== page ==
I graduated in February with my MS in Mental Health Counseling, with outstanding references from my internship site supervisor and colleagues, with my supervisor stating that she had never had an intern able to establish such strong relationships with virtually every client I encountered.

    Since graduation I have not even had a nibble from potential employers. My resume has been professionally reviewed and deemed extremely high in quality and ability to quickly and succinctly grab interest.

    I am a white, gay male, early 50’s, with a huge amount of life experience, including: work as a caregiver providing end-of-life care to those in the terminal stages of HIV/AIDS; 4 years as supervisor of a legalized alien program, helping illegal aliens obtain legalized status and on to citizenship and even GED if desired; 4 years as a facilitator/assistant supervisor to a welfare-to-work program, with a nearly 100% African-American clientele, and one of the highest job placement rates in the state; and 5 years as a certified 6th grade teacher.
    In addition, I survived a Traumatic Brain Injury with little damage but understand the long rehabilitation process; I survived my 20’s, a decade of drug and alcohol abuse, and know the road to recovery from personal experience.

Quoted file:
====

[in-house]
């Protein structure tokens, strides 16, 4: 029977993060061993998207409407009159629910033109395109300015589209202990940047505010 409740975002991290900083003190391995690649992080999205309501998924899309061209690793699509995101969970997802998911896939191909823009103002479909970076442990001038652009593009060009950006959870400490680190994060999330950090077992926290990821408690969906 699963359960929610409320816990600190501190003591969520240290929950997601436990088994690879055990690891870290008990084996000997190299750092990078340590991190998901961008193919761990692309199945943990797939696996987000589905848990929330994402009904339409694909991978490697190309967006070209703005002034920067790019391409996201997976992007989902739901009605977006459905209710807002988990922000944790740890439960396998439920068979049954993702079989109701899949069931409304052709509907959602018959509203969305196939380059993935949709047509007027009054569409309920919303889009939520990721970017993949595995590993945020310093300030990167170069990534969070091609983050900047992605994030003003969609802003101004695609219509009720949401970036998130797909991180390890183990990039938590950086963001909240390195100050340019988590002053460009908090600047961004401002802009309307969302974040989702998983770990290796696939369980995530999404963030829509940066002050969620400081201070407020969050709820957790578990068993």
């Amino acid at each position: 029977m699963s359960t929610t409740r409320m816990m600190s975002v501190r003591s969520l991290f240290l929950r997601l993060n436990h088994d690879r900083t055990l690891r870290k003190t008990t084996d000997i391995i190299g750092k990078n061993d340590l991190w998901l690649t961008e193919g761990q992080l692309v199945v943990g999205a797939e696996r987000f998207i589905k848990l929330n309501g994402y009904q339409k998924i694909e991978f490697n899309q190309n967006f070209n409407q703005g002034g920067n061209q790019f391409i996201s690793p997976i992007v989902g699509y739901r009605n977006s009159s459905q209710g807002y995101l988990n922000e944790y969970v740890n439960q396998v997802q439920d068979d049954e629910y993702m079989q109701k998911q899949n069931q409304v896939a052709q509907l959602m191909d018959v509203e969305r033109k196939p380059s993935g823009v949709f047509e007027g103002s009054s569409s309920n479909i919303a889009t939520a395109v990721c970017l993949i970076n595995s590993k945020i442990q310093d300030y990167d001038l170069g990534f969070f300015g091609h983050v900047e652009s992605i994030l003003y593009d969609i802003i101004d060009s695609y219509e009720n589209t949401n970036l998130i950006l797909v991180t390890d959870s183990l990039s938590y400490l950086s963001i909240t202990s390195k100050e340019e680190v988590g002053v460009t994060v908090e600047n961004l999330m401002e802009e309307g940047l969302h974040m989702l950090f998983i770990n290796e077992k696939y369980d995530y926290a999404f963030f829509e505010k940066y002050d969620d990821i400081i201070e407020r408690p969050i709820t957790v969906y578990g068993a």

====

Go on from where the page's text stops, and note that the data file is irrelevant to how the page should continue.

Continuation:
I do not know what is preventing me from getting those contacts I need to become LPC-I and go on to full licensure. The agency I student-interned with wants to hire me, but being a non-profit, they do not currently have the funding for a new position and the only two positions which have been opened were for fully-licensed LPCs.
    I am becoming frustrated and do not know what else I can do to promote myself. I do not use social media, and am not familiar with its usefulness as a promotional tool for a career. I also live on Galveston Island which could be seen as a deterrent, but am willing to relocate to an apartment for work, using the house on off-work days while my partner of 19 years kept the home going while I established myself in my profession.

    I know I laid out a lot of personal info here but I am quite honest about who I am and what I have done, so it is not like I have revealed unknown secrets. Maybe that could be a problem?? TMI?

    If anyone can point me in a more positive direction, any input would be appreciated.

    • Ann